This fundamental difference between individual calculation in private and public choice has not, to our knowledge, been analyzed. The individual will tend to make voting choices in terms of a shorter time horizon than that reflected in his private choices. The person cannot, by the nature of the choice setting itself, incorporate the multiperiod interdependence of decisions to the same degree that is possible in private choice. Although a chooser may recognize, equally in the two settings, that selections made now will influence both preferences and constraints in future periods, the current-period utility value to the individual from “investment” in furthering the achievement of what the same person would prefer the collectivity to become must remain relatively lower than any comparable investment in becoming the private person projected in some idealized life plan. Put in different words, the individual in private choice may try to choose among current-period options so as to construct himself as a continuing consciousness in subsequent periods, as he seeks to achieve a coherent life. The same person, placed as one among many in a public-choosing role, must exhibit less interest in selecting current options with future periods in prospect.
We shall illustrate the difference between private and public choice with a simple example. A person is in a collective-choice setting that presents two options in t0, one of which will be chosen by the decision rule that combines individual expressions of preference between the two options. Each one of the options is expected to generate results that will be realized in t1, at which time a second pairwise selection between two later options will be faced. The “choice” emergent from the decision rule in t1 will, in turn, generate results that will be realized in t2. We shall truncate the sequence arbitrarily at t2 for the sake of simplicity.
The individual evaluates the expected payoffs from the perspective at t0. Figure 5.1 depicts the example in a tree diagram, with specific numerical values for expected payoffs, all of which are evaluated from t0. The initial options are A and B; which of these will command the expression of preference by our reference person, whose payoffs are as depicted? The “choice” will depend on what the individual predicts the subsequent collective “choice” at t1 will be. If the setting were purely private, with identical payoffs, the person would know that control over the options at t1 would remain internal. Hence, a reasonably high probability would be placed on the choice of a1 at t1, so as to allow the ultimate achievement of the highest present-valued payoff of 1,000. Despite the recognition that the person at t1 will be different from the chooser at t0, the latter’s subjective sense of continuity will make such a probability assessment rational. If the setting were one of private choice, therefore, A would be selected over B in t0.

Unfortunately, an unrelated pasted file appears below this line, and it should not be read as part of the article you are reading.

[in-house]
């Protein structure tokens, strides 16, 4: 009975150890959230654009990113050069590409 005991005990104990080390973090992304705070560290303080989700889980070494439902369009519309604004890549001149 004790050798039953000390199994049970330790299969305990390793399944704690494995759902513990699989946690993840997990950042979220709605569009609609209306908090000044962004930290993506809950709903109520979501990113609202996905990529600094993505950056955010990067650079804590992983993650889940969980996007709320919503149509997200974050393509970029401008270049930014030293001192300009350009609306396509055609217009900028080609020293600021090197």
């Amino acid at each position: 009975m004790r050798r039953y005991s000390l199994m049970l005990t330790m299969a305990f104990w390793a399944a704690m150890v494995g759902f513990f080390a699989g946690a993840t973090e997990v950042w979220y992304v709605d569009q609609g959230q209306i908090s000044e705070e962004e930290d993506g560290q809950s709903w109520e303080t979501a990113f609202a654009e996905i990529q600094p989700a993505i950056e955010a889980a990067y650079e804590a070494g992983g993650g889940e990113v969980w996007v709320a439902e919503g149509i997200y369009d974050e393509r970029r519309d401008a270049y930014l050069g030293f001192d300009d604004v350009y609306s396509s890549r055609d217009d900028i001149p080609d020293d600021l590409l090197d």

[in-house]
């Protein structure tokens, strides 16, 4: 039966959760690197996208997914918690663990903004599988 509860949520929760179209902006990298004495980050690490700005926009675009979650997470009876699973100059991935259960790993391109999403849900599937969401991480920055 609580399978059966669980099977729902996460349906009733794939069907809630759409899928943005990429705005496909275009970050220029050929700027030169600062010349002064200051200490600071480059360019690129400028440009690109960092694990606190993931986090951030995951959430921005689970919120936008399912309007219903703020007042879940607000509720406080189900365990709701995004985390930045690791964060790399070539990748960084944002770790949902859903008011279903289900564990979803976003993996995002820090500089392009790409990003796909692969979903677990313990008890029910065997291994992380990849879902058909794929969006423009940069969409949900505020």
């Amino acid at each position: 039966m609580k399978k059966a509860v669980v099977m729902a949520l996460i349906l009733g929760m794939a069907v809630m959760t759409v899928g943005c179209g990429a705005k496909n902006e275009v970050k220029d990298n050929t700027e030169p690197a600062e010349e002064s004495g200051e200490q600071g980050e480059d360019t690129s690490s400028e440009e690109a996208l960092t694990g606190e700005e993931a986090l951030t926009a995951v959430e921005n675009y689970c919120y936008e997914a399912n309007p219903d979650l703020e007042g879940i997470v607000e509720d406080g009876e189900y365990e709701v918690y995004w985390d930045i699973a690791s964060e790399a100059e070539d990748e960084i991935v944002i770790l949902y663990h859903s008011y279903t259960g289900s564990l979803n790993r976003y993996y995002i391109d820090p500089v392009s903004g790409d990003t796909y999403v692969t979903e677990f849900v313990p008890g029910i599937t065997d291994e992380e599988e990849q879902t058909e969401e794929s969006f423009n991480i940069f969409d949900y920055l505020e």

The postulated setting is one in which the individual is one among many, however, and the decision is to be made for the collectivity as a unit, with the results applicable to all persons in the community. We are concerned with how the individual will express a preference between A and B in the voting booth at t0.